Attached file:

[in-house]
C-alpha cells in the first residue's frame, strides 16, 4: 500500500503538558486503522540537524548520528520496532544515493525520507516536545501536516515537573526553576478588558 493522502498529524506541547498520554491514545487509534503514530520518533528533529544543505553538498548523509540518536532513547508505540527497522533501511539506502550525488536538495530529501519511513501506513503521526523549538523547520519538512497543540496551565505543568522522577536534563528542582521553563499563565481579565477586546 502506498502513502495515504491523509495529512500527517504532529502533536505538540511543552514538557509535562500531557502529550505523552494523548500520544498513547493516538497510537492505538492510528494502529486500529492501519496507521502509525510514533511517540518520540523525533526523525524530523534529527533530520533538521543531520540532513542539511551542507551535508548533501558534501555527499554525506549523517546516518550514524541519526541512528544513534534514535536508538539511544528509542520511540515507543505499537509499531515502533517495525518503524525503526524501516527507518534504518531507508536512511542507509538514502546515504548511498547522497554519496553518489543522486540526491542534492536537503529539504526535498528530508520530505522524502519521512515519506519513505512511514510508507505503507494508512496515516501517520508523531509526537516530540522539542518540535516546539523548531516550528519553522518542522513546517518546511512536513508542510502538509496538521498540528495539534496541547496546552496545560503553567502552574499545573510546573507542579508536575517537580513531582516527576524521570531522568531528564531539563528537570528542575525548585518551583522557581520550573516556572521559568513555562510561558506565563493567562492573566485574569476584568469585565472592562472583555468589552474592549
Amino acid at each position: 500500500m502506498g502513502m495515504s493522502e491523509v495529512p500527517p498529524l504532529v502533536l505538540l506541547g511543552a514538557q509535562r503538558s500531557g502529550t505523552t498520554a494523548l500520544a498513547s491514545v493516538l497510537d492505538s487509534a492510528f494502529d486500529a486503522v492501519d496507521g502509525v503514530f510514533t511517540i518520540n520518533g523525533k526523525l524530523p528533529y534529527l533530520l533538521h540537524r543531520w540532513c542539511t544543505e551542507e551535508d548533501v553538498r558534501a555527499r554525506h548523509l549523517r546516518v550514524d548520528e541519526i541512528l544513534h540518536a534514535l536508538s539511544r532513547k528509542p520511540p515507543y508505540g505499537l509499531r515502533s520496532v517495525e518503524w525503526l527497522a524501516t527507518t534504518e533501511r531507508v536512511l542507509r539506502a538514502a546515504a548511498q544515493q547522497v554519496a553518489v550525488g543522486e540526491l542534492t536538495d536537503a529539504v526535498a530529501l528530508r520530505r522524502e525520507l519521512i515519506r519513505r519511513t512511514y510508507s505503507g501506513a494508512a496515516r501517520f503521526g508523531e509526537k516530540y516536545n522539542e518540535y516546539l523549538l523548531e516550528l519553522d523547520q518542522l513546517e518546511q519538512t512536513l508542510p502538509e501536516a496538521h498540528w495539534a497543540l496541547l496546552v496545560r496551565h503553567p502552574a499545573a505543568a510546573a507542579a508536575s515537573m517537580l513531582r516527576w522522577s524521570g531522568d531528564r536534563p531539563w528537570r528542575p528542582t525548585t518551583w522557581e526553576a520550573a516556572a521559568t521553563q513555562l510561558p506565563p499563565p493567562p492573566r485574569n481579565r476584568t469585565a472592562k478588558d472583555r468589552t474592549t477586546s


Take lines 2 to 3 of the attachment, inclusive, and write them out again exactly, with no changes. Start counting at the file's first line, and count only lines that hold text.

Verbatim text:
C-alpha cells in the first residue's frame, strides 16, 4: 500500500503538558486503522540537524548520528520496532544515493525520507516536545501536516515537573526553576478588558 493522502498529524506541547498520554491514545487509534503514530520518533528533529544543505553538498548523509540518536532513547508505540527497522533501511539506502550525488536538495530529501519511513501506513503521526523549538523547520519538512497543540496551565505543568522522577536534563528542582521553563499563565481579565477586546 502506498502513502495515504491523509495529512500527517504532529502533536505538540511543552514538557509535562500531557502529550505523552494523548500520544498513547493516538497510537492505538492510528494502529486500529492501519496507521502509525510514533511517540518520540523525533526523525524530523534529527533530520533538521543531520540532513542539511551542507551535508548533501558534501555527499554525506549523517546516518550514524541519526541512528544513534534514535536508538539511544528509542520511540515507543505499537509499531515502533517495525518503524525503526524501516527507518534504518531507508536512511542507509538514502546515504548511498547522497554519496553518489543522486540526491542534492536537503529539504526535498528530508520530505522524502519521512515519506519513505512511514510508507505503507494508512496515516501517520508523531509526537516530540522539542518540535516546539523548531516550528519553522518542522513546517518546511512536513508542510502538509496538521498540528495539534496541547496546552496545560503553567502552574499545573510546573507542579508536575517537580513531582516527576524521570531522568531528564531539563528537570528542575525548585518551583522557581520550573516556572521559568513555562510561558506565563493567562492573566485574569476584568469585565472592562472583555468589552474592549
Amino acid at each position: 500500500m502506498g502513502m495515504s493522502e491523509v495529512p500527517p498529524l504532529v502533536l505538540l506541547g511543552a514538557q509535562r503538558s500531557g502529550t505523552t498520554a494523548l500520544a498513547s491514545v493516538l497510537d492505538s487509534a492510528f494502529d486500529a486503522v492501519d496507521g502509525v503514530f510514533t511517540i518520540n520518533g523525533k526523525l524530523p528533529y534529527l533530520l533538521h540537524r543531520w540532513c542539511t544543505e551542507e551535508d548533501v553538498r558534501a555527499r554525506h548523509l549523517r546516518v550514524d548520528e541519526i541512528l544513534h540518536a534514535l536508538s539511544r532513547k528509542p520511540p515507543y508505540g505499537l509499531r515502533s520496532v517495525e518503524w525503526l527497522a524501516t527507518t534504518e533501511r531507508v536512511l542507509r539506502a538514502a546515504a548511498q544515493q547522497v554519496a553518489v550525488g543522486e540526491l542534492t536538495d536537503a529539504v526535498a530529501l528530508r520530505r522524502e525520507l519521512i515519506r519513505r519511513t512511514y510508507s505503507g501506513a494508512a496515516r501517520f503521526g508523531e509526537k516530540y516536545n522539542e518540535y516546539l523549538l523548531e516550528l519553522d523547520q518542522l513546517e518546511q519538512t512536513l508542510p502538509e501536516a496538521h498540528w495539534a497543540l496541547l496546552v496545560r496551565h503553567p502552574a499545573a505543568a510546573a507542579a508536575s515537573m517537580l513531582r516527576w522522577s524521570g531522568d531528564r536534563p531539563w528537570r528542575p528542582t525548585t518551583w522557581e526553576a520550573a516556572a521559568t521553563q513555562l510561558p506565563p499563565p493567562p492573566r485574569n481579565r476584568t469585565a472592562k478588558d472583555r468589552t474592549t477586546s